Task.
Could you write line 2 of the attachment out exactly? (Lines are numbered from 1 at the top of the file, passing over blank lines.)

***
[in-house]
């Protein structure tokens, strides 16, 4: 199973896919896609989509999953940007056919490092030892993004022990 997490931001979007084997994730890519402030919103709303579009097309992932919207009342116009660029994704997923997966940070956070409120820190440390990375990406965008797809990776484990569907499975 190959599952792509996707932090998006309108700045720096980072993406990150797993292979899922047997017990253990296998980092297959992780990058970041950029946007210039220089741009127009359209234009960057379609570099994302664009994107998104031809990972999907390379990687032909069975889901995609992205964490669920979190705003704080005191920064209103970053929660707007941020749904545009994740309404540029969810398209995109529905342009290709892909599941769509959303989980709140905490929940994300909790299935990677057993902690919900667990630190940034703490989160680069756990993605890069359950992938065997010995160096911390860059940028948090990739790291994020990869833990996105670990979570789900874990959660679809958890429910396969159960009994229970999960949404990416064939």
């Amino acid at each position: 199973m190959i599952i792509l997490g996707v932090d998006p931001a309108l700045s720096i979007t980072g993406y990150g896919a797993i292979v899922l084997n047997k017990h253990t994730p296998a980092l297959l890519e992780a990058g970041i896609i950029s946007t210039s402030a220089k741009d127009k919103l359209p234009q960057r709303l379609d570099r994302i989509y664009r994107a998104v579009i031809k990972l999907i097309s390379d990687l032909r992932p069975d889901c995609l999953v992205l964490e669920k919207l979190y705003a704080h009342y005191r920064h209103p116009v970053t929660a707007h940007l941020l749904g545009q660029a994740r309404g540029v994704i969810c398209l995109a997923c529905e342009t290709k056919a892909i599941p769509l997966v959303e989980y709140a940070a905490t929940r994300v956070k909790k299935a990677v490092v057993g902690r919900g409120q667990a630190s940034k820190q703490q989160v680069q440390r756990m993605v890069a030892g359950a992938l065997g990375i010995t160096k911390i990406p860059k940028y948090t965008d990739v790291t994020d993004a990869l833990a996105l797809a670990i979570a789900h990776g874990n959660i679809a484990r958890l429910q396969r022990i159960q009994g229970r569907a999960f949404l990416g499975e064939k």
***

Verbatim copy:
């Protein structure tokens, strides 16, 4: 199973896919896609989509999953940007056919490092030892993004022990 997490931001979007084997994730890519402030919103709303579009097309992932919207009342116009660029994704997923997966940070956070409120820190440390990375990406965008797809990776484990569907499975 190959599952792509996707932090998006309108700045720096980072993406990150797993292979899922047997017990253990296998980092297959992780990058970041950029946007210039220089741009127009359209234009960057379609570099994302664009994107998104031809990972999907390379990687032909069975889901995609992205964490669920979190705003704080005191920064209103970053929660707007941020749904545009994740309404540029969810398209995109529905342009290709892909599941769509959303989980709140905490929940994300909790299935990677057993902690919900667990630190940034703490989160680069756990993605890069359950992938065997010995160096911390860059940028948090990739790291994020990869833990996105670990979570789900874990959660679809958890429910396969159960009994229970999960949404990416064939």